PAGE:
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Are you staying in London over the summer or are you planning to visit in the next three months?
Either way, here are 10 exhibitions you shouldn’t miss – happy reading!

Cornelia Parker
19 May – 16 October 2022 @ Tate Britain

An explosive show by one of the most important British contemporary artists. Through playfulness and storytelling, Cornelia Parker transforms everyday objects to tackle violence, ecology, and human rights. Expect large-scale installations, innovative drawings (think snake venom mixed with black ink + antidote mixed with white ink), prints, photographs, and films. Beyond the nine rooms, you’ll also find some works in the free permanent collection.

Cornelia Parker, Cold Dark Matter: An Exploded View, 1991

Fashioning Masculinities: The Art of Menswear
19 March – 6 November 2022 @ V&A

Enter a world where designers, tailors, artists, and sitters delineate the shifting modes of portraying masculine style through sculpture, paintings, photography, and fashion. There is a gorgeous indigo Gucci velvet suit worn by Harry Styles and a space-age-inspired black sequinned Haider Ackermann suit that Timothée Chalamet wore to the premiere of Dune. Also, get ready to dance in the final room with a film commissioned for the exhibition.

Surrealism Beyond Borders
24 February – 29 August 2022 @ Tate Modern

Find Surrealism beyond the Venice Biennale: if you are craving some magical and otherworldly works but can’t make it to La Serenissima, head to Tate Modern and you’ll find 11 rooms dedicated to this 20th-century revolutionary cultural movement. It’s a group exhibition that goes beyond Paris in the 1920s; artists all around the world aimed to subvert reality and find the uncanny in the everyday, including those in Buenos Aires, Cairo, Prague, Seoul, and Tokyo.

Future Shock
28 April — 28 August 2022 @ 180 The Strand

The subterranean spaces of this super cool cultural centre have been transformed once again with mind-blowing immersive installations that blur the boundaries between the physical and the virtual through pioneering digital technology. The first work freaked me out because I had just finished watching Stranger Things S4 and the vibes (especially the loud sounds) were very similar to the tv show — but five mins later, I was in awe. I consider it already the best exhibition of the year.

Caterina Barbieri and Ruben Spini, Vigil, 2022

Edvard Munch: Masterpieces from Bergen
27 May – 4 September 2022 @ The Courtauld Gallery

Fancy a trip to Norway without leaving the UK? The recently reopened Courtauld Gallery has partnered with KODE art museums in Bergen to show 18 paintings by Edvard Munch for the first time in British land. Gaze at 1880s examples of Munch’s realist period already manifesting his move towards the expressive and psychologically charged work he is best known for (aka, The Scream), and paintings from the 1890s depicting themes of human existence through visceral representations of the human psyche.

The Credit Suisse Exhibition: Raphael
9 April – 31 July 2022 @ National Gallery

One of the first ever exhibitions to explore the Italian Renaissance artist’s brief but prolific career (he died aged 37). Painter, draughtsman, architect, archaeologist, and poet, Raphael contributed immensely to Western art history; think of working for two popes and painting frescos inside the Vatican Museums. The last room with portraits of his friends is my personal favourite. Let me know when you’re coming, I’ll probably be there!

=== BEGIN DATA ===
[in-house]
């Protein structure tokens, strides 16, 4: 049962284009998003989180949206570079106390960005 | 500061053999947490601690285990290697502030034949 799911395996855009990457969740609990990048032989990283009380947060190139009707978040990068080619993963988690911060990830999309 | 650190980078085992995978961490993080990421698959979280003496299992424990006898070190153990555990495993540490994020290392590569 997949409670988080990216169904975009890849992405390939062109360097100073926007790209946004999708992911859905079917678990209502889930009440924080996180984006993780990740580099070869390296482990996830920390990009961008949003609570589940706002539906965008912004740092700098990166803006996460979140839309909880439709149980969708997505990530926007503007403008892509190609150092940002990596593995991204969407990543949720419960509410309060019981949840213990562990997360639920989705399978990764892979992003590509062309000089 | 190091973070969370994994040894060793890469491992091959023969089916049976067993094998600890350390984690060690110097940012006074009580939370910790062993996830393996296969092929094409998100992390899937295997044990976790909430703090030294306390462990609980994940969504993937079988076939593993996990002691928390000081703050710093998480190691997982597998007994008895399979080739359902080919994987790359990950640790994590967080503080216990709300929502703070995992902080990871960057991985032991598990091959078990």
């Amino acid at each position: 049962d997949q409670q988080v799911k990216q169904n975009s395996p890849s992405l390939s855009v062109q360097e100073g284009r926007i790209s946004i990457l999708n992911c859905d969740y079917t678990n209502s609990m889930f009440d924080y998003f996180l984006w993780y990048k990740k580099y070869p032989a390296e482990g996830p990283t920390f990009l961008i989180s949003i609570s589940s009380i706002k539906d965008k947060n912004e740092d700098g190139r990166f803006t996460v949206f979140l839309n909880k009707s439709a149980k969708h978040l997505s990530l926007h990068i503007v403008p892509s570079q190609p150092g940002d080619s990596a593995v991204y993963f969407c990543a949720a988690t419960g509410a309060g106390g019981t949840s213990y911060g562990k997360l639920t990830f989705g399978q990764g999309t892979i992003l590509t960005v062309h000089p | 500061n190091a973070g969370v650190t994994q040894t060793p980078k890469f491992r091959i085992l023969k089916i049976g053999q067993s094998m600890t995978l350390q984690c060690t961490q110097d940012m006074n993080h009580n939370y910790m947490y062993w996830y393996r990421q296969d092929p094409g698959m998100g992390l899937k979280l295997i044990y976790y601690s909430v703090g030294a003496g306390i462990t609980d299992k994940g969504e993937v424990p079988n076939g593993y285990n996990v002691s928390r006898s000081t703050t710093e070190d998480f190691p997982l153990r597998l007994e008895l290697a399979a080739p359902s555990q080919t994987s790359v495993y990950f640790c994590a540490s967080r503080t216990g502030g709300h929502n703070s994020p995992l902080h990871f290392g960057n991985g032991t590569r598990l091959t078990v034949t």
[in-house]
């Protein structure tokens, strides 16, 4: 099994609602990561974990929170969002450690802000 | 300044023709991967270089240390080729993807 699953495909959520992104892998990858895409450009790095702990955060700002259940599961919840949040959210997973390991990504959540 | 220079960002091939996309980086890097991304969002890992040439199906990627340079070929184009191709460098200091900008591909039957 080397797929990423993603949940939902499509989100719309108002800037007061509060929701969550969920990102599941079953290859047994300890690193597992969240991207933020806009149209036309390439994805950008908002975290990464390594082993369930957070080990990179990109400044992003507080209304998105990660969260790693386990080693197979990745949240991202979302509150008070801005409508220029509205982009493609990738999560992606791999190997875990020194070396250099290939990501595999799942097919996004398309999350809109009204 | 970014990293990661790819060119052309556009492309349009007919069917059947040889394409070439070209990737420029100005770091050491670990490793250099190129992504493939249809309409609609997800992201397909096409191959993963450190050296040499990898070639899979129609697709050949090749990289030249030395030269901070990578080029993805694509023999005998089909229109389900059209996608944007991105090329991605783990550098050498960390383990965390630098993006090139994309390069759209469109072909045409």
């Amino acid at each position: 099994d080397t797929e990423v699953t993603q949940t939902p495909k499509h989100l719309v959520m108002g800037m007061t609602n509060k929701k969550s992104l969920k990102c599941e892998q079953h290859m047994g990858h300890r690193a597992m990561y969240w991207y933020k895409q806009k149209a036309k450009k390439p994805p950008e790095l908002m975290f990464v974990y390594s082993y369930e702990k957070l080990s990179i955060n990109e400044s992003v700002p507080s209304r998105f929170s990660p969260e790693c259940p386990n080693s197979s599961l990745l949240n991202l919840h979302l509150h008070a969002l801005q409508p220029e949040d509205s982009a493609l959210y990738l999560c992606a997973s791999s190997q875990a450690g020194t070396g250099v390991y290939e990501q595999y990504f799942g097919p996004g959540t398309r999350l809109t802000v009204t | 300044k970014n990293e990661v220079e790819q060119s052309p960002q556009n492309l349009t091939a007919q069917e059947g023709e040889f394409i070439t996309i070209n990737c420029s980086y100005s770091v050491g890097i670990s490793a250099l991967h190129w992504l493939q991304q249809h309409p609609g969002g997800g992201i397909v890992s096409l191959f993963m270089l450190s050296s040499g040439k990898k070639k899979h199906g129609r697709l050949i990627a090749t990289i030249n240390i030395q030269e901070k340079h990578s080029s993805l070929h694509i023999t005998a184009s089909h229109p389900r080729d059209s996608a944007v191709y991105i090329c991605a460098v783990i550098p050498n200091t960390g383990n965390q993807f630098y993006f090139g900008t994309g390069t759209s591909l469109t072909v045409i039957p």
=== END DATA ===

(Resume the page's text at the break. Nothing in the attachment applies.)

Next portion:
Walter Sickert
28 April – 18 September 2022 @ Tate Britain

The first major retrospective of Walter Sickert at Tate in over 60 years demonstrates how he helped shape modern British art. His career as an actor explains the many theatrical references in his works and vision of everyday life. Performers in music halls, self-portraits, and nude portraits in domestic settings are colourful yet they tell complex stories. Some people may not like them, but there’s no denying that they are truly fascinating.

Walter Sickert, Brighton Pierrots, 1915

Vision & Virtuosity by Tiffany & Co.
10 June – 19 August 2022 @ Saatchi Gallery

The renowned jewellery retailer was founded in New York City in 1837 and opened its London store 150 years ago. This iconic exhibition brings together 400+ objects from the House’s archives, showcasing the world’s finest diamonds and its two core values — vision and virtuosity. Pop culture relics include the original script from Breakfast at Tiffany’s and the 128.54-carat Tiffany Diamond, only worn by four women (Edwin Sheldon Whitehouse, Audrey Hepburn, Lady Gaga, and Beyoncé). The best part? It’s free.

Our Time on Earth
5 May — 29 Aug 2022 @ Barbican Centre

It’s time to look at the natural world in different ways. This is an immersive exploration of radical ideas for the way we live, using technology to bring us closer to nature and indigenous insight to reconnect us to our roots. While planning your visit, try to get your hands on tickets to the Conservatory (they are free and usually booked very fast) and walk through 1,500 species of plants and trees.

In the Black Fantastic
29 June –⁠ 18 September 2022 @ Hayward Gallery

In this group show, 11 contemporary artists from the African diaspora take us on a journey through science fiction, myth, and Afrofuturism to question our knowledge of the world. Step into a new environment between the real and the imaginary, and enjoy a variety of immersive aesthetic experiences via painting, photography, video, sculpture, and mixed-media installations. It’s always a pleasure to visit this beautiful Brutalist building.

Follow me on Instagram @criview to see more content about each of these unmissable shows!

Cristina Ricci

London-based arts writer, content creator, and editor. Founder and curator of @criview on Instagram.

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